A Quiet Place
It's easy to think that we've seen just about every kind of horror movie possible. How many different kinds of jumps scares, or slasher killers, or ghost tales can we really get? As most series drive themselves into the ground -- the Freddies, and the Jasons and the Activities Paranormal -- horror fans generally have to settle in for a lot of the same old stuff. Mood and style quickly give way to repeated scares and inside jokes but the material for the whole genre gets a little more stale.
That's what makes a film like A Quiet Place stand out. While the film does slot into a certain kind of film -- people avoiding the monsters stalking them -- it crafts its story via an interesting hook that allows the filmmaker (The Office's John Krasinski, who also stars in this film) to create a horror movie that feels thrilling and new. Best of all, despite knowing what will happen in the movie, repeated watchings actually hold up. This is a finely crafted film that keeps its tension and suspense working time and again.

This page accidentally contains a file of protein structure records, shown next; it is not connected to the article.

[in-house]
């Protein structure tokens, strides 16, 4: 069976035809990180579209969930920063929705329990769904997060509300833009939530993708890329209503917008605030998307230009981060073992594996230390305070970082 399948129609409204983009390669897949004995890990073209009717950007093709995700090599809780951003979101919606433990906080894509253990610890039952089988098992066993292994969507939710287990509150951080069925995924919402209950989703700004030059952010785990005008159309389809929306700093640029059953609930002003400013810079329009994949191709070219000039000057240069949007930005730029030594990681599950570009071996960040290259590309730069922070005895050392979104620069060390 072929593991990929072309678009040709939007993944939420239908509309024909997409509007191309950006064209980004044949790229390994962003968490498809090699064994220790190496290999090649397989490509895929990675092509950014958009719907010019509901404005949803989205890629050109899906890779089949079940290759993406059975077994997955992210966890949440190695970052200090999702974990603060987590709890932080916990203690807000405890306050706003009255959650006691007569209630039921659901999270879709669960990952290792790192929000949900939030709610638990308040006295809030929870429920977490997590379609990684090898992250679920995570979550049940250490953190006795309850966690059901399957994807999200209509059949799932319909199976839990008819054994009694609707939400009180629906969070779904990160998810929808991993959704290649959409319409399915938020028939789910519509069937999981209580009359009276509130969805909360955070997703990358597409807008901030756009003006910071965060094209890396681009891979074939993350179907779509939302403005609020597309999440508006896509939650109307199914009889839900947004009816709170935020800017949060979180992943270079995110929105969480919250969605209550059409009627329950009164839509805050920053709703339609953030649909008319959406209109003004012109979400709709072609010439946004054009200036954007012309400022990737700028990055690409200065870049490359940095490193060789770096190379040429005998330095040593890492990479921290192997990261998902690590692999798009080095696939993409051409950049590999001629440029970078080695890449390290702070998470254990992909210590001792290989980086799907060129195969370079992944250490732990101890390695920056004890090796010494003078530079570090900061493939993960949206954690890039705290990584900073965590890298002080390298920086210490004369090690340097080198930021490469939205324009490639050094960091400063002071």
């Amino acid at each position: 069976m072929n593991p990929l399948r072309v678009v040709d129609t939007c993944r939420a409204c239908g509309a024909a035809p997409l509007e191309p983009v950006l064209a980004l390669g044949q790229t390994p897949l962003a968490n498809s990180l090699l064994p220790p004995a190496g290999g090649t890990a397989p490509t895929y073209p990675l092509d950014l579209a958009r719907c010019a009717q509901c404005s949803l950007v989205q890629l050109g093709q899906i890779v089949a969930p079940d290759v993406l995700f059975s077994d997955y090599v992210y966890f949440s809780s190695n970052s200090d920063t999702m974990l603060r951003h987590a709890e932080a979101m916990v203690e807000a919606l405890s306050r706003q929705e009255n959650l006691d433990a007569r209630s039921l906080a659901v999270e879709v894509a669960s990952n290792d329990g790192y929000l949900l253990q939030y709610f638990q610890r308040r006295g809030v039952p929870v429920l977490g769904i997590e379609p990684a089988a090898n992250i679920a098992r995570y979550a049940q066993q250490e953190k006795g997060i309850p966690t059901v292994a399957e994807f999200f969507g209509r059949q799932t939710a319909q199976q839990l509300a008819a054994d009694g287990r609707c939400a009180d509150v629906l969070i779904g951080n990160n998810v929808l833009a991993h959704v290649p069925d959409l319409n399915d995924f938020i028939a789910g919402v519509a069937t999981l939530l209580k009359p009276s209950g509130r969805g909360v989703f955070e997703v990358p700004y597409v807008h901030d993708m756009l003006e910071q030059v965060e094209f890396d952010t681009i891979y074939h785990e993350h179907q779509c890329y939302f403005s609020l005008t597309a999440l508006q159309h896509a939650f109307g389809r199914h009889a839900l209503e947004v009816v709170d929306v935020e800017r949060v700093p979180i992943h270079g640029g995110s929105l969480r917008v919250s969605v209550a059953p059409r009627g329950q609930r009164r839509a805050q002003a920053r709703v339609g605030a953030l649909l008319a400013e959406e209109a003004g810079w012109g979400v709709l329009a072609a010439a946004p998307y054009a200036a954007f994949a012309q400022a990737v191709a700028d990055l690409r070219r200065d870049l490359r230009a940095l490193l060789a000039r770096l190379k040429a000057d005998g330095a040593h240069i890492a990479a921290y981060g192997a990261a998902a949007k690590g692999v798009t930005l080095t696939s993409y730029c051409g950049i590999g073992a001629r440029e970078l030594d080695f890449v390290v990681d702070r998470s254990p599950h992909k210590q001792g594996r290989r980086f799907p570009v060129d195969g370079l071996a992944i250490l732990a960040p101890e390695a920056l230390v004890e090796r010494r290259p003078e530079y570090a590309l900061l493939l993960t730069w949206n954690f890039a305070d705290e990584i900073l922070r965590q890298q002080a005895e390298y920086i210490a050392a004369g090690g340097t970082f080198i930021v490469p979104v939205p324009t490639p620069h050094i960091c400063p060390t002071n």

The hook of the film, of course, is that months before the film starts up) aliens came to the Earth and started killing everyone. These aliens, seemingly indestructible creatures with thick armored hides, have just one "weakness": their sensory abilities are dominated by their hearing -- make no noise and they can't hear you and, thus, can't find you. We're introduced to the Abbott family -- husband Lee (Krasinski), wife Evelyn (Krasinski's real life wife Emily Blunt), daughter (who is also hearing impaired) Regan (Millicent Simmonds), son Marcus (Noah Jupe), and youngest son Beau (Cade Woodward) -- on one of their scavenging trips into town. They do all they can to make sure they don't make any noise, including going around barefoot and sticking to sandy paths that Lee has laid out through out the whole of the town. Sadly, youngest son Beau finds a light-up, sound-making toy, sets it off so he can play, and immediately gets eaten.